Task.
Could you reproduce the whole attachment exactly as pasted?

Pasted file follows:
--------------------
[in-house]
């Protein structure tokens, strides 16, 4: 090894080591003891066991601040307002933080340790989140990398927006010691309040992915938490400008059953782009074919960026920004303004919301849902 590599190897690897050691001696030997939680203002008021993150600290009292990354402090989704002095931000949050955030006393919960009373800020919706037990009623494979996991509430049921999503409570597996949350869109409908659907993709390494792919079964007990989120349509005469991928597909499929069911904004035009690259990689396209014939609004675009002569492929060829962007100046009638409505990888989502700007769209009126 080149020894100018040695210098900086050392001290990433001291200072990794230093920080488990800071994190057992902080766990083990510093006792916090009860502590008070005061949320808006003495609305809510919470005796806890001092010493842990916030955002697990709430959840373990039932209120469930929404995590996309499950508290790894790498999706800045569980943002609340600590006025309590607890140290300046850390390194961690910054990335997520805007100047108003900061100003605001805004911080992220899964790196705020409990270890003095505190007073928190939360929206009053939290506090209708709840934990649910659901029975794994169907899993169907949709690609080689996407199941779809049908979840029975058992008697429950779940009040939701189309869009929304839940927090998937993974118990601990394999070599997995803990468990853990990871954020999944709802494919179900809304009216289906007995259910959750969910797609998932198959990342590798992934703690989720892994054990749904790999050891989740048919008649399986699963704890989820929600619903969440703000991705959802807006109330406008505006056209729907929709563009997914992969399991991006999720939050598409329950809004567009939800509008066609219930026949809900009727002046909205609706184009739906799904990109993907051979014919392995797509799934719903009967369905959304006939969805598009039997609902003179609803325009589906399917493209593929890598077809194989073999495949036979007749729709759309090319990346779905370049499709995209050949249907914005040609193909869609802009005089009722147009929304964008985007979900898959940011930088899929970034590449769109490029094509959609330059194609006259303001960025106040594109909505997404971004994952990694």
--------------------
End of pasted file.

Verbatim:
[in-house]
């Protein structure tokens, strides 16, 4: 090894080591003891066991601040307002933080340790989140990398927006010691309040992915938490400008059953782009074919960026920004303004919301849902 590599190897690897050691001696030997939680203002008021993150600290009292990354402090989704002095931000949050955030006393919960009373800020919706037990009623494979996991509430049921999503409570597996949350869109409908659907993709390494792919079964007990989120349509005469991928597909499929069911904004035009690259990689396209014939609004675009002569492929060829962007100046009638409505990888989502700007769209009126 080149020894100018040695210098900086050392001290990433001291200072990794230093920080488990800071994190057992902080766990083990510093006792916090009860502590008070005061949320808006003495609305809510919470005796806890001092010493842990916030955002697990709430959840373990039932209120469930929404995590996309499950508290790894790498999706800045569980943002609340600590006025309590607890140290300046850390390194961690910054990335997520805007100047108003900061100003605001805004911080992220899964790196705020409990270890003095505190007073928190939360929206009053939290506090209708709840934990649910659901029975794994169907899993169907949709690609080689996407199941779809049908979840029975058992008697429950779940009040939701189309869009929304839940927090998937993974118990601990394999070599997995803990468990853990990871954020999944709802494919179900809304009216289906007995259910959750969910797609998932198959990342590798992934703690989720892994054990749904790999050891989740048919008649399986699963704890989820929600619903969440703000991705959802807006109330406008505006056209729907929709563009997914992969399991991006999720939050598409329950809004567009939800509008066609219930026949809900009727002046909205609706184009739906799904990109993907051979014919392995797509799934719903009967369905959304006939969805598009039997609902003179609803325009589906399917493209593929890598077809194989073999495949036979007749729709759309090319990346779905370049499709995209050949249907914005040609193909869609802009005089009722147009929304964008985007979900898959940011930088899929970034590449769109490029094509959609330059194609006259303001960025106040594109909505997404971004994952990694």